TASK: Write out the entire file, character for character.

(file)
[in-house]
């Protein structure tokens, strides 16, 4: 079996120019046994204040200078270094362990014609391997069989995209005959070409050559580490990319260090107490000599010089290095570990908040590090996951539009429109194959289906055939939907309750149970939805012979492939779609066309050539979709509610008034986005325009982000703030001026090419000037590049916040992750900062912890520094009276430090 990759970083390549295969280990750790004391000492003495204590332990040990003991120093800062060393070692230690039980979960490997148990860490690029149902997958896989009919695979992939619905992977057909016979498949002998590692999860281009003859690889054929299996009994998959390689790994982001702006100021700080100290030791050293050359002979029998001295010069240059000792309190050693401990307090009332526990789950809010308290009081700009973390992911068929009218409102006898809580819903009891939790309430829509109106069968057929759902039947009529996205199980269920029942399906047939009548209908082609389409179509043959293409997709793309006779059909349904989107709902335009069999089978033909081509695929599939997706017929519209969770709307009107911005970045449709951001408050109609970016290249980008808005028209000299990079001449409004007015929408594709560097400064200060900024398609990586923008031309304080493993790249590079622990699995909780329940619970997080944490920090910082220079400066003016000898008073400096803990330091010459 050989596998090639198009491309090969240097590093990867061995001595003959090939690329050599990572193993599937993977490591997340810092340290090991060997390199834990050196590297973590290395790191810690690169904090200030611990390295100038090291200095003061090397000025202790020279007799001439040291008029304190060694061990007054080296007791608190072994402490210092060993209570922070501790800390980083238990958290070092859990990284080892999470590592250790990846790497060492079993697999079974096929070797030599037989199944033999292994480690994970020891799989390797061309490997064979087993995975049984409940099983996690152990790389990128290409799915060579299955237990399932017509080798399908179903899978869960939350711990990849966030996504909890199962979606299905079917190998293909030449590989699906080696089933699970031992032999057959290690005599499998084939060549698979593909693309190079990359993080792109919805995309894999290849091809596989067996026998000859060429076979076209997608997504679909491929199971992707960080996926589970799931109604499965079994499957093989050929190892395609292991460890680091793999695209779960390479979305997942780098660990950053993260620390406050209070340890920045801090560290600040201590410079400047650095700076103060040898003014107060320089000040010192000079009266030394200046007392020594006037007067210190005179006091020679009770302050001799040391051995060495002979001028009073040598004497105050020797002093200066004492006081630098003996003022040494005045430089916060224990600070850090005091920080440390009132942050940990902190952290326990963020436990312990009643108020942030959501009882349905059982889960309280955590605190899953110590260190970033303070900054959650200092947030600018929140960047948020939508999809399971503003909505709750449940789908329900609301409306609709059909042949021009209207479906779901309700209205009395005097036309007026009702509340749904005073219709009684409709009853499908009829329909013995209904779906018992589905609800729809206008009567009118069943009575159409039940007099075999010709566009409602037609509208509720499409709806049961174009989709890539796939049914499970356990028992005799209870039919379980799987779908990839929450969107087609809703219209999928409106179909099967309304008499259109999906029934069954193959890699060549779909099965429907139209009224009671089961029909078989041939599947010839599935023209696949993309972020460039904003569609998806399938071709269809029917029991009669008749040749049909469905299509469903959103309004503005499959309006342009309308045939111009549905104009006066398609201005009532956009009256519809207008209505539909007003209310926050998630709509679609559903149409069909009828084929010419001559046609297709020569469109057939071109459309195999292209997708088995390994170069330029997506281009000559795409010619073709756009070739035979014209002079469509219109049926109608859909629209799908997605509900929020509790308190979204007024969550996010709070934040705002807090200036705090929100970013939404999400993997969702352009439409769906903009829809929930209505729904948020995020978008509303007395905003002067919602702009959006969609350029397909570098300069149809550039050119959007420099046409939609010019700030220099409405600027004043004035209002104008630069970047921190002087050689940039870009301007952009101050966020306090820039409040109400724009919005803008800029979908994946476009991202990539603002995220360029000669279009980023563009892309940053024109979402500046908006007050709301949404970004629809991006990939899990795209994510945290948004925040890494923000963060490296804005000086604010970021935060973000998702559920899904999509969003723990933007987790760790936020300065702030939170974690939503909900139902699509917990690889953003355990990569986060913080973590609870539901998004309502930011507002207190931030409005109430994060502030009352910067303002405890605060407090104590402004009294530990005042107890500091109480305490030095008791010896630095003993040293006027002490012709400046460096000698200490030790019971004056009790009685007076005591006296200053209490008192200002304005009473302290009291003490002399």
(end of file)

[in-house]
């Protein structure tokens, strides 16, 4: 079996120019046994204040200078270094362990014609391997069989995209005959070409050559580490990319260090107490000599010089290095570990908040590090996951539009429109194959289906055939939907309750149970939805012979492939779609066309050539979709509610008034986005325009982000703030001026090419000037590049916040992750900062912890520094009276430090 990759970083390549295969280990750790004391000492003495204590332990040990003991120093800062060393070692230690039980979960490997148990860490690029149902997958896989009919695979992939619905992977057909016979498949002998590692999860281009003859690889054929299996009994998959390689790994982001702006100021700080100290030791050293050359002979029998001295010069240059000792309190050693401990307090009332526990789950809010308290009081700009973390992911068929009218409102006898809580819903009891939790309430829509109106069968057929759902039947009529996205199980269920029942399906047939009548209908082609389409179509043959293409997709793309006779059909349904989107709902335009069999089978033909081509695929599939997706017929519209969770709307009107911005970045449709951001408050109609970016290249980008808005028209000299990079001449409004007015929408594709560097400064200060900024398609990586923008031309304080493993790249590079622990699995909780329940619970997080944490920090910082220079400066003016000898008073400096803990330091010459 050989596998090639198009491309090969240097590093990867061995001595003959090939690329050599990572193993599937993977490591997340810092340290090991060997390199834990050196590297973590290395790191810690690169904090200030611990390295100038090291200095003061090397000025202790020279007799001439040291008029304190060694061990007054080296007791608190072994402490210092060993209570922070501790800390980083238990958290070092859990990284080892999470590592250790990846790497060492079993697999079974096929070797030599037989199944033999292994480690994970020891799989390797061309490997064979087993995975049984409940099983996690152990790389990128290409799915060579299955237990399932017509080798399908179903899978869960939350711990990849966030996504909890199962979606299905079917190998293909030449590989699906080696089933699970031992032999057959290690005599499998084939060549698979593909693309190079990359993080792109919805995309894999290849091809596989067996026998000859060429076979076209997608997504679909491929199971992707960080996926589970799931109604499965079994499957093989050929190892395609292991460890680091793999695209779960390479979305997942780098660990950053993260620390406050209070340890920045801090560290600040201590410079400047650095700076103060040898003014107060320089000040010192000079009266030394200046007392020594006037007067210190005179006091020679009770302050001799040391051995060495002979001028009073040598004497105050020797002093200066004492006081630098003996003022040494005045430089916060224990600070850090005091920080440390009132942050940990902190952290326990963020436990312990009643108020942030959501009882349905059982889960309280955590605190899953110590260190970033303070900054959650200092947030600018929140960047948020939508999809399971503003909505709750449940789908329900609301409306609709059909042949021009209207479906779901309700209205009395005097036309007026009702509340749904005073219709009684409709009853499908009829329909013995209904779906018992589905609800729809206008009567009118069943009575159409039940007099075999010709566009409602037609509208509720499409709806049961174009989709890539796939049914499970356990028992005799209870039919379980799987779908990839929450969107087609809703219209999928409106179909099967309304008499259109999906029934069954193959890699060549779909099965429907139209009224009671089961029909078989041939599947010839599935023209696949993309972020460039904003569609998806399938071709269809029917029991009669008749040749049909469905299509469903959103309004503005499959309006342009309308045939111009549905104009006066398609201005009532956009009256519809207008209505539909007003209310926050998630709509679609559903149409069909009828084929010419001559046609297709020569469109057939071109459309195999292209997708088995390994170069330029997506281009000559795409010619073709756009070739035979014209002079469509219109049926109608859909629209799908997605509900929020509790308190979204007024969550996010709070934040705002807090200036705090929100970013939404999400993997969702352009439409769906903009829809929930209505729904948020995020978008509303007395905003002067919602702009959006969609350029397909570098300069149809550039050119959007420099046409939609010019700030220099409405600027004043004035209002104008630069970047921190002087050689940039870009301007952009101050966020306090820039409040109400724009919005803008800029979908994946476009991202990539603002995220360029000669279009980023563009892309940053024109979402500046908006007050709301949404970004629809991006990939899990795209994510945290948004925040890494923000963060490296804005000086604010970021935060973000998702559920899904999509969003723990933007987790760790936020300065702030939170974690939503909900139902699509917990690889953003355990990569986060913080973590609870539901998004309502930011507002207190931030409005109430994060502030009352910067303002405890605060407090104590402004009294530990005042107890500091109480305490030095008791010896630095003993040293006027002490012709400046460096000698200490030790019971004056009790009685007076005591006296200053209490008192200002304005009473302290009291003490002399």